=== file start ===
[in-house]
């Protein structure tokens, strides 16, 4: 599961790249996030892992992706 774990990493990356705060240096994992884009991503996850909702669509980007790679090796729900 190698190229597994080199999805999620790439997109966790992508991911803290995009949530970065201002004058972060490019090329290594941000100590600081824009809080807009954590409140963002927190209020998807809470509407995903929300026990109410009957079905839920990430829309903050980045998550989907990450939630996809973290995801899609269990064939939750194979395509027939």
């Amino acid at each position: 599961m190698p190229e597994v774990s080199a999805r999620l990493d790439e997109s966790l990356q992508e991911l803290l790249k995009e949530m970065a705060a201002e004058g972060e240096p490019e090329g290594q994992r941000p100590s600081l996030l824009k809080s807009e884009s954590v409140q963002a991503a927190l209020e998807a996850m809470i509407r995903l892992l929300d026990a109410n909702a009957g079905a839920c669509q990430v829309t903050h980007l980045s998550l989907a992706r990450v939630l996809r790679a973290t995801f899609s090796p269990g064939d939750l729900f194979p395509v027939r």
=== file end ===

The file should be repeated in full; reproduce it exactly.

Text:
[in-house]
């Protein structure tokens, strides 16, 4: 599961790249996030892992992706 774990990493990356705060240096994992884009991503996850909702669509980007790679090796729900 190698190229597994080199999805999620790439997109966790992508991911803290995009949530970065201002004058972060490019090329290594941000100590600081824009809080807009954590409140963002927190209020998807809470509407995903929300026990109410009957079905839920990430829309903050980045998550989907990450939630996809973290995801899609269990064939939750194979395509027939």
């Amino acid at each position: 599961m190698p190229e597994v774990s080199a999805r999620l990493d790439e997109s966790l990356q992508e991911l803290l790249k995009e949530m970065a705060a201002e004058g972060e240096p490019e090329g290594q994992r941000p100590s600081l996030l824009k809080s807009e884009s954590v409140q963002a991503a927190l209020e998807a996850m809470i509407r995903l892992l929300d026990a109410n909702a009957g079905a839920c669509q990430v829309t903050h980007l980045s998550l989907a992706r990450v939630l996809r790679a973290t995801f899609s090796p269990g064939d939750l729900f194979p395509v027939r």